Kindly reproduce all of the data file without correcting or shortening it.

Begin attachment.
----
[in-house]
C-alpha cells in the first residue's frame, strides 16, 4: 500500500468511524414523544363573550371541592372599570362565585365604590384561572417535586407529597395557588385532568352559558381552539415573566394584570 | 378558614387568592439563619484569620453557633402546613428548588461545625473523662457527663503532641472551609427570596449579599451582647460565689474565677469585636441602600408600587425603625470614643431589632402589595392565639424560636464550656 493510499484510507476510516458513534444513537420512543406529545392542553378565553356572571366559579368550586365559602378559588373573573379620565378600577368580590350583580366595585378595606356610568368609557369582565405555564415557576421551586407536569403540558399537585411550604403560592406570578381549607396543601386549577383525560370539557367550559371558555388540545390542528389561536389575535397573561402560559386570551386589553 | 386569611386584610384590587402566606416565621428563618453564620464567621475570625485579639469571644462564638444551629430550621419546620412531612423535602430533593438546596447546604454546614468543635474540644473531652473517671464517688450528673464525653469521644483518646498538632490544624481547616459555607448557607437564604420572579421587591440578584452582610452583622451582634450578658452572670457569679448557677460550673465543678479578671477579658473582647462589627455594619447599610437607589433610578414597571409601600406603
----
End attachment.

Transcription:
[in-house]
C-alpha cells in the first residue's frame, strides 16, 4: 500500500468511524414523544363573550371541592372599570362565585365604590384561572417535586407529597395557588385532568352559558381552539415573566394584570 | 378558614387568592439563619484569620453557633402546613428548588461545625473523662457527663503532641472551609427570596449579599451582647460565689474565677469585636441602600408600587425603625470614643431589632402589595392565639424560636464550656 493510499484510507476510516458513534444513537420512543406529545392542553378565553356572571366559579368550586365559602378559588373573573379620565378600577368580590350583580366595585378595606356610568368609557369582565405555564415557576421551586407536569403540558399537585411550604403560592406570578381549607396543601386549577383525560370539557367550559371558555388540545390542528389561536389575535397573561402560559386570551386589553 | 386569611386584610384590587402566606416565621428563618453564620464567621475570625485579639469571644462564638444551629430550621419546620412531612423535602430533593438546596447546604454546614468543635474540644473531652473517671464517688450528673464525653469521644483518646498538632490544624481547616459555607448557607437564604420572579421587591440578584452582610452583622451582634450578658452572670457569679448557677460550673465543678479578671477579658473582647462589627455594619447599610437607589433610578414597571409601600406603